Josh Jones is a writer and musi­cian based in Durham, NC. Fol­low him at @jdmagness

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Comments (17)
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  • Mark Meal says:

    They pic Chep­hrens Pyra­mid with cap, that is next to the Great Pyra­mid, first one, with small flat top with rod and cable to show it,s orig­i­nal height when had its cas­ing stones.

  • Steven Zore says:

    See the water­line at the top? Flood?

  • James Martin says:

    Thanks for the Pho­to­shop, I’ve wait­ed for years for some­body to show me a white clad, gold­en topped pyra­mid. Glo­ri­ous!

  • HakatRe says:

    Amaz­ing dig­i­tal recon­struc­tion! Imag­ine how the entire Giza plateau must have looked once the site was com­plet­ed. Mag­nif­i­cent!

  • Lourens Engelbrecht says:

    Good think­ing. And it has the pat­tern for prime num­bers hid­den in the struc­ture.

  • Don says:

    No, sim­ple degra­da­tion from thou­sands of years of it being open to the ele­ments. Ancient civ­i­liza­tion the­o­rists believe the water flow of the Nile has since migrat­ed fur­ther east, where it stands today. But in ancient times the Nile was right in the pyra­mids back yard.

  • Orlando Doyle says:

    I love it BUT the suround­ing grounds would have been heav­i­ly laden with lush gar­dens, path­ways and sev­er­al less­er build­ings.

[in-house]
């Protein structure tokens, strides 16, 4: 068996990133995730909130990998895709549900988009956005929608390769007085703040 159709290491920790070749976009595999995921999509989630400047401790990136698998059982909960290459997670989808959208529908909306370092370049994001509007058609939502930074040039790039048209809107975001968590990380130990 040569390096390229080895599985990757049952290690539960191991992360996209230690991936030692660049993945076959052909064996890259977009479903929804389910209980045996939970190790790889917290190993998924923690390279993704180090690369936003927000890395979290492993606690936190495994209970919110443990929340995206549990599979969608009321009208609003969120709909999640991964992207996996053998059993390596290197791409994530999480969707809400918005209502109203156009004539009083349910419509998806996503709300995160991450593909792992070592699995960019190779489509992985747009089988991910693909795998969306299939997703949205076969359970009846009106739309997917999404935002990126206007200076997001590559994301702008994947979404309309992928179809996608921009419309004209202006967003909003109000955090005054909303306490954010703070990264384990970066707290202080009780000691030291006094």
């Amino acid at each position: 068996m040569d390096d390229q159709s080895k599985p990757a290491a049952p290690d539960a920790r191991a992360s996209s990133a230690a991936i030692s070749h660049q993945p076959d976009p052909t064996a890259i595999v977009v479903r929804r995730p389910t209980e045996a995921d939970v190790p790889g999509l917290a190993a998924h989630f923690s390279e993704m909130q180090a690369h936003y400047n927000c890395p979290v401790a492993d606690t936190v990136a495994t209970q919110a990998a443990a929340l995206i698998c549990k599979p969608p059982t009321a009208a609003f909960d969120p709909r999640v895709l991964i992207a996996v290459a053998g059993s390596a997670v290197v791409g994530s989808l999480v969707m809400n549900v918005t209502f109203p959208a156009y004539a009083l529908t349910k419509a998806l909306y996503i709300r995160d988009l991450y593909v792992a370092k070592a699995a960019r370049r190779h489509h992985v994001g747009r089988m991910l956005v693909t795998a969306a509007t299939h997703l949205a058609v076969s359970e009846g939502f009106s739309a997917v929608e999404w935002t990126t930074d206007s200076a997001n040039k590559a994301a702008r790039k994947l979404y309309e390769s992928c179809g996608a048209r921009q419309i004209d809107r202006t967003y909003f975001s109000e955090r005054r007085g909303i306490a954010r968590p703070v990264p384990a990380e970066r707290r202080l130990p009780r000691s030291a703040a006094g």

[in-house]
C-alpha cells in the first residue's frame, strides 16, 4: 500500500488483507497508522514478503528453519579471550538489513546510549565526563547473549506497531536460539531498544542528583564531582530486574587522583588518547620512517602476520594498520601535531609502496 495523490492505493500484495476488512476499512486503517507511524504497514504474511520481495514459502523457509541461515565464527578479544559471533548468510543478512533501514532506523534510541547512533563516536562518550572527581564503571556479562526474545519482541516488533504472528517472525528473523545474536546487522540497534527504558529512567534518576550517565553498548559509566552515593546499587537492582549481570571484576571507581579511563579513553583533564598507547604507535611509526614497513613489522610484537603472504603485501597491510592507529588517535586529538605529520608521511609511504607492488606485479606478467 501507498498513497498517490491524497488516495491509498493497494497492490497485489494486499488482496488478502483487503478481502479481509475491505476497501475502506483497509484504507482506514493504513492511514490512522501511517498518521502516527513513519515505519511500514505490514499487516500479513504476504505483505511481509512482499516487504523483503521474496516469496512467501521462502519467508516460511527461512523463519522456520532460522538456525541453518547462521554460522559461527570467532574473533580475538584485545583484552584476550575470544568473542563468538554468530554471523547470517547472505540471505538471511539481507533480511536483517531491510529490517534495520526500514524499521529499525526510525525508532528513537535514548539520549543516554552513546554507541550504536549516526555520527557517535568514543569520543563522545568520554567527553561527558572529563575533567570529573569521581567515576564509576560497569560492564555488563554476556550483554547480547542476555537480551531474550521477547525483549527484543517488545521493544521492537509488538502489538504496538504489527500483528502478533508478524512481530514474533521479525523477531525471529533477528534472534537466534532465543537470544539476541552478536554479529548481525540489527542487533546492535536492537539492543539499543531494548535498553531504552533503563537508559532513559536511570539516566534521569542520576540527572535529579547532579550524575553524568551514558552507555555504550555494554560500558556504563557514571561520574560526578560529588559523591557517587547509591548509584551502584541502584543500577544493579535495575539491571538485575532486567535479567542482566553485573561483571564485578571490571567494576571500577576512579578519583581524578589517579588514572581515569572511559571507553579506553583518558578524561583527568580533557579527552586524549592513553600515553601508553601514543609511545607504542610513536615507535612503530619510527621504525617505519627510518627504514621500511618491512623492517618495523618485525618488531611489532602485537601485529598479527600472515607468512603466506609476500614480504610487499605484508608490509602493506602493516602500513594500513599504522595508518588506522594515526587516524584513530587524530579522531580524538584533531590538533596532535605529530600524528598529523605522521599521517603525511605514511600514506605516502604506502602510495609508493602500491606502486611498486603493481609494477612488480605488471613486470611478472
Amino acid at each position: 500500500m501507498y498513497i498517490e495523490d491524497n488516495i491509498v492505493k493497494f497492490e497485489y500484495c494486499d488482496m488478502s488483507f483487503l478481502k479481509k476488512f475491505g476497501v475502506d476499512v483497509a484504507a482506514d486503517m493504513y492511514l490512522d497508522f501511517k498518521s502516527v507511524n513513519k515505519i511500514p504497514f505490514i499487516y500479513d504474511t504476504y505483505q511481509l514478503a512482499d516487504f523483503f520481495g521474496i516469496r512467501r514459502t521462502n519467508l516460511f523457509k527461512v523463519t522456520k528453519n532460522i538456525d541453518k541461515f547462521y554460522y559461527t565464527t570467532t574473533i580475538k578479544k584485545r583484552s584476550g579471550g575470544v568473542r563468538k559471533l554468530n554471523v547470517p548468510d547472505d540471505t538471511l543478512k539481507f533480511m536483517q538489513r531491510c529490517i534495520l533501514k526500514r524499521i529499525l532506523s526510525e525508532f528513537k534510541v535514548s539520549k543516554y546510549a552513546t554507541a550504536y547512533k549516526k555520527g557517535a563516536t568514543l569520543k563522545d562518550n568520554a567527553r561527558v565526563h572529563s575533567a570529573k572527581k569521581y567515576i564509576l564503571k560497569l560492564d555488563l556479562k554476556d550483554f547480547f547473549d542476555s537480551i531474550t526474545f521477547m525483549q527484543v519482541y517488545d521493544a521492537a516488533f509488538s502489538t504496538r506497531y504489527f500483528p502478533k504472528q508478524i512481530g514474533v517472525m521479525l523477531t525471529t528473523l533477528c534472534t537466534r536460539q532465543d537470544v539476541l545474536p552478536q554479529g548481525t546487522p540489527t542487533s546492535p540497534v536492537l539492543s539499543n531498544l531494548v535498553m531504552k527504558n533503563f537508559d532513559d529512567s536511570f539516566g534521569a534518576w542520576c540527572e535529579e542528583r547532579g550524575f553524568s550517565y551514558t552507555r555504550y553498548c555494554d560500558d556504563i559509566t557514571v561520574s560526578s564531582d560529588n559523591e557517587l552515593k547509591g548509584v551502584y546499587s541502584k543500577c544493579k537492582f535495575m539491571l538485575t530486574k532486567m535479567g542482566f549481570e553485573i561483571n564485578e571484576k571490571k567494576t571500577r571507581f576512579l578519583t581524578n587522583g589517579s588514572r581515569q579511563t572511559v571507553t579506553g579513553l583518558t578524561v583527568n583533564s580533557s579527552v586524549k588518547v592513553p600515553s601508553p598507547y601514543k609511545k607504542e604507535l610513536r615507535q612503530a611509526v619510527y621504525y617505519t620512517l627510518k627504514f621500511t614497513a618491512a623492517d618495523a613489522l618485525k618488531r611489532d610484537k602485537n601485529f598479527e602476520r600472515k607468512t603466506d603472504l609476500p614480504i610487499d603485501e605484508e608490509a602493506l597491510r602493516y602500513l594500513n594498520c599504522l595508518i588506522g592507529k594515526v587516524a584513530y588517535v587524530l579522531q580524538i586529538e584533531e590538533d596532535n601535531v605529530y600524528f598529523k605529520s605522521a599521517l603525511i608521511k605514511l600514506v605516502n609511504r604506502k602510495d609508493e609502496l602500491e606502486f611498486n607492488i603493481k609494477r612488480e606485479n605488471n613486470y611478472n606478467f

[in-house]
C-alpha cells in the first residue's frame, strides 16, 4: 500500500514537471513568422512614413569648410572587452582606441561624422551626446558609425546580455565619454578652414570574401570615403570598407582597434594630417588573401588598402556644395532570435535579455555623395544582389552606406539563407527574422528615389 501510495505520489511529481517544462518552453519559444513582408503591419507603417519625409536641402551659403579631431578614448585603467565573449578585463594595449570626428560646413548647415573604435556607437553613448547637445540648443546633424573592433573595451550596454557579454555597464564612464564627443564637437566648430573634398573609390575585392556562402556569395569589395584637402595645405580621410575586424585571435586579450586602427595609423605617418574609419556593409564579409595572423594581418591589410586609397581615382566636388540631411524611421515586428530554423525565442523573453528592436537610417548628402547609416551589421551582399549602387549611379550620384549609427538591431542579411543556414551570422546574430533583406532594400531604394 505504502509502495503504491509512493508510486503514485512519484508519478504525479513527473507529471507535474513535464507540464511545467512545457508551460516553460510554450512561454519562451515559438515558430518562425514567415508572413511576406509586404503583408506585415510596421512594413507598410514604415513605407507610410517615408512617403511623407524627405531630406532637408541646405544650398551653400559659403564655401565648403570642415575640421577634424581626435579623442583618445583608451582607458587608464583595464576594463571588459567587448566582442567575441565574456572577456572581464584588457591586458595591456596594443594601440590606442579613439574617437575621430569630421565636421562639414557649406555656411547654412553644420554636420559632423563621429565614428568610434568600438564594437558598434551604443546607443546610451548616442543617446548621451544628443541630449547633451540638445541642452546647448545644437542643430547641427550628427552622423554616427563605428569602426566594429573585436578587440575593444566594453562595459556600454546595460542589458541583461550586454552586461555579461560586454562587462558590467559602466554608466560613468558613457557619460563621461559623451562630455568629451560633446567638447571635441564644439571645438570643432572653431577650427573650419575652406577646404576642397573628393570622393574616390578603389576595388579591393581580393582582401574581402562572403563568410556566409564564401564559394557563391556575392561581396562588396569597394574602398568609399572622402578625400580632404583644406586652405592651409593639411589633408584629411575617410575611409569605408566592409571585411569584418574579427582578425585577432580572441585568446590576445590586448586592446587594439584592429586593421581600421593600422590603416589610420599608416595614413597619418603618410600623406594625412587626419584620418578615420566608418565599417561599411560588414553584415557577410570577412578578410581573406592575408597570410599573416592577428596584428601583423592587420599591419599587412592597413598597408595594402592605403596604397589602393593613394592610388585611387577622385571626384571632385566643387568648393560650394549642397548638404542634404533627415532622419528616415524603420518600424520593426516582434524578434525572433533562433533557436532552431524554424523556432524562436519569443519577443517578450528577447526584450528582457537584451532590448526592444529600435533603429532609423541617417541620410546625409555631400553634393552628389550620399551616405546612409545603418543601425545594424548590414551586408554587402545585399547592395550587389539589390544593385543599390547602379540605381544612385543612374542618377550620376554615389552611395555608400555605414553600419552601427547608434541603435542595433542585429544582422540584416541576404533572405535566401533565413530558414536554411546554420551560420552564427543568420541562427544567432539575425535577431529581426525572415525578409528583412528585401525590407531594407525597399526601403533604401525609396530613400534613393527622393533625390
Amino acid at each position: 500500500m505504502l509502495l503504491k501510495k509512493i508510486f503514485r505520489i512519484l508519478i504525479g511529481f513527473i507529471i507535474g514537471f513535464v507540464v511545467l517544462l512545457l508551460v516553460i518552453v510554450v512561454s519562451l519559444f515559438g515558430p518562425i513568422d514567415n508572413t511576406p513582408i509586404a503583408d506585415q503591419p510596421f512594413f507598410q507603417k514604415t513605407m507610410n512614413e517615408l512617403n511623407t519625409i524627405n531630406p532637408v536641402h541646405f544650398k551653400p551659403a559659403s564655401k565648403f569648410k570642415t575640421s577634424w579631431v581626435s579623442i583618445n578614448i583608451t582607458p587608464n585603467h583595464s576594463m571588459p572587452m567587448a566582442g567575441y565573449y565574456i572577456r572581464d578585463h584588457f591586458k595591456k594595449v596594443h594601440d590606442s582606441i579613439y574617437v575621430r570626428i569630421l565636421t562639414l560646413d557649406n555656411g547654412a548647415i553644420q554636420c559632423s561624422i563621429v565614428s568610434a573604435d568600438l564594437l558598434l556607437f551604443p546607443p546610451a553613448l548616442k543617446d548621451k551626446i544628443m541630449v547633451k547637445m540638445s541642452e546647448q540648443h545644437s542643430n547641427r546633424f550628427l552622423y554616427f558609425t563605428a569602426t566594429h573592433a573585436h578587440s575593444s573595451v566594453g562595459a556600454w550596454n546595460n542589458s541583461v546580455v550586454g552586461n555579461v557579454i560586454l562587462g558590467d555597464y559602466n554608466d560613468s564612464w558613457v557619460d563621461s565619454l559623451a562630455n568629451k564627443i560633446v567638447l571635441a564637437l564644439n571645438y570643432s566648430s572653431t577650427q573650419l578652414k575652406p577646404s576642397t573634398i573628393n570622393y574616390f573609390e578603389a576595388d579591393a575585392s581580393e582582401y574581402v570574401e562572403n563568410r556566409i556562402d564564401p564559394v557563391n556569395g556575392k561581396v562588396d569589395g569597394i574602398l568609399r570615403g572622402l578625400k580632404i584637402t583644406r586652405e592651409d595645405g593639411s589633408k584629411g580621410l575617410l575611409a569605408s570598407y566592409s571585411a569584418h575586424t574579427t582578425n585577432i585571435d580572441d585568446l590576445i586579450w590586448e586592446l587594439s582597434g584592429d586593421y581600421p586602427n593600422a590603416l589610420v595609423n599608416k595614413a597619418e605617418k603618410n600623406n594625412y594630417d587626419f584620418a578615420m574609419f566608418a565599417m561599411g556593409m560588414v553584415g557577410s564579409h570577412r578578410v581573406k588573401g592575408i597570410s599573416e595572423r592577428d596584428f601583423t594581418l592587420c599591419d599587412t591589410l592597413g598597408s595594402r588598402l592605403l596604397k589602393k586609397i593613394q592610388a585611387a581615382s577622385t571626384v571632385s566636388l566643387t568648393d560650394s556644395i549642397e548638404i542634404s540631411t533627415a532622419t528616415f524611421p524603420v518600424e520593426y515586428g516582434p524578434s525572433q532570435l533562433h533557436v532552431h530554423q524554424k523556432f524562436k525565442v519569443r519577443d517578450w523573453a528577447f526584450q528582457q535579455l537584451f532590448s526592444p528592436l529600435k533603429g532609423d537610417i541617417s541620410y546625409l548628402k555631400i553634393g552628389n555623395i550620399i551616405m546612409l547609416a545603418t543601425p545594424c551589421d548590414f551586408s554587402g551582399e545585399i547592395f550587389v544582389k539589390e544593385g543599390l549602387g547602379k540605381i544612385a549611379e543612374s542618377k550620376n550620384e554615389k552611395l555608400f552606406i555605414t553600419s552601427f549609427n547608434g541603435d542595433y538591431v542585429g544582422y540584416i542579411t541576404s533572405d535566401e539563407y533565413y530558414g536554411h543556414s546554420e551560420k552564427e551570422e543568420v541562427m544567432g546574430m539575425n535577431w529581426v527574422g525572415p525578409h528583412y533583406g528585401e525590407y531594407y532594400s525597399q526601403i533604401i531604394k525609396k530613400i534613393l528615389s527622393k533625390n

All this in Stark Con­trast to the bare dessert sand shown here … plus of course the Nile flow­ing near by with boats etc.
    All sim­ple addi­tions for even a novice com­put­er-graph­ics tech­ni­cian. Try it. The results will be Stu­pen­dous!


    Pret­ty sod­dy using Kephren pyra­mid as Khu­fu’s Great Pyra­mid.

  • Pyramids Land Tours says:

    The Great Pyra­mid will always remain a mir­a­cle of archi­tec­ture!

  • Bobby Jones says:

    I like tur­tles

  • Justin Colborne says:

    I nev­er knew the Pyra­mids were white back then.

  • Hoseyn Vosouq says:

    Good to acquaint you
    See you many more times

  • Carle says:

    La vidéo mon­tre com­ment les ouvri­ers étaient sen­sés polir les pier­res. On essaie tou­jours de nous faire avaler ça, alors regardez bien la machine que l’un d’en­tre eux à dans ses mains et vous com­pren­drez tout le reste. On veut à tout prix éviter les bonnes ques­tions.

  • Yashka says:

    That is not the Great Pyra­mid of Giza, but the Pyra­mid of Kafre. It takes all of your cred­i­bil­i­ty away when you mess up so basic facts.

  • Austin says:

    I see this all the time on the inter­net. Since I learned which is which, it dri­ves me crazy to see.

  • Bob says:

    Why are you post­ing a pic­ture of what the pyra­mids sup­pos­ed­ly looked like made by a bud­get insur­ance com­pa­ny? What exact qual­i­fi­ca­tions do they have to accu­rate­ly do that? Prob­a­bly none.

  • Bob says:

    Also, the fact that it’s made by a bud­get insur­ance com­pa­ny in Aus­tralia or some­thing. Zoom in on the bot­tom right cor­ner.